The issue also includes a science fact article titled A Lighter Look at Science by Pat Murphy and Paul Doherty that goes into the possibilities of lighter than air flight in various atmospheric conditions (and undersea conditions). Though the article is well-written, and gives a clear and comprehensive overview of the subject, there isn't really anything in here that a science fiction fan who has read Arthur C. Clarke's 1971 novella A Meeting With Medusa wouldn't already know. I suppose for someone new to the science fiction genre (and who had no science background of any kind) it would be mildly useful, but the material simply isn't really interesting enough that I would think it worthy of inclusion.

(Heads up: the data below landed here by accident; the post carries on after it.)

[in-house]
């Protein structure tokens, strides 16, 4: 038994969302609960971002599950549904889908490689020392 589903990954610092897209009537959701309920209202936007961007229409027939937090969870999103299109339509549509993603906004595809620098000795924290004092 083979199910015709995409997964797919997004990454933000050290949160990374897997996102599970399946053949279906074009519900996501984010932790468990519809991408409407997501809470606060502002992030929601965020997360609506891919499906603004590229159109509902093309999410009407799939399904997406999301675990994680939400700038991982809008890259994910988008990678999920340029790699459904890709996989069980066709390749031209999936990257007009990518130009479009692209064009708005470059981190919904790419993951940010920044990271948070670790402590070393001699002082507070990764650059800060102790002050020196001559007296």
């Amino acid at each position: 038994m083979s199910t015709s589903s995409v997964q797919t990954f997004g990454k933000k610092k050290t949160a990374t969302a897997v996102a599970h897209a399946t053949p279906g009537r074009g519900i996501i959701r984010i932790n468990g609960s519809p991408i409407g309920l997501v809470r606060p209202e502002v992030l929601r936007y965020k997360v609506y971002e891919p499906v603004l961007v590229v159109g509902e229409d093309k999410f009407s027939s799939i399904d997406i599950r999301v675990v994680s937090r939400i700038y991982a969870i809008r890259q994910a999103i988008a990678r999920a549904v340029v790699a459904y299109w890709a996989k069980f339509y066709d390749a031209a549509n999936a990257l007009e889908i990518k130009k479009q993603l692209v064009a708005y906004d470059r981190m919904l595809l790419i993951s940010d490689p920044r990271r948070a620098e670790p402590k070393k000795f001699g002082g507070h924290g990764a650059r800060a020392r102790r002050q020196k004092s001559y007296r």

Once again, the classic reprints save an otherwise mediocre issue and make it pretty good. Other than those two, the remainder of the issue is filled with a mixture of good stories and weak stories. While this even mix would have normally resulted in a completely average final rating that would have been dragged down to poor by the weak science article, the inclusion of the two reprints pulls the overall rating back up to the slightly above average range. This is certainly not an auspicious start to the new era of larger issues of the magazine, but it is at least worth a moderate recommendation.
Previous issue reviewed: March 2009
Subsequent issue reviewed: June/July 2009
1980 Locus Award Winner for Best Novelette: Sandkings by George R.R. Martin
1982 Locus Award Winner for Best Novelette: Guardians by George R.R. Martin
List of Locus Award Winners for Best Novelette
1981 Hugo Award Nominees
1981 Locus Award Nominees
2010 Locus Award Nominees
1981 Nebula Award Nominees
Gordon van Gelder Fantasy & Science Fiction Magazine Reviews Home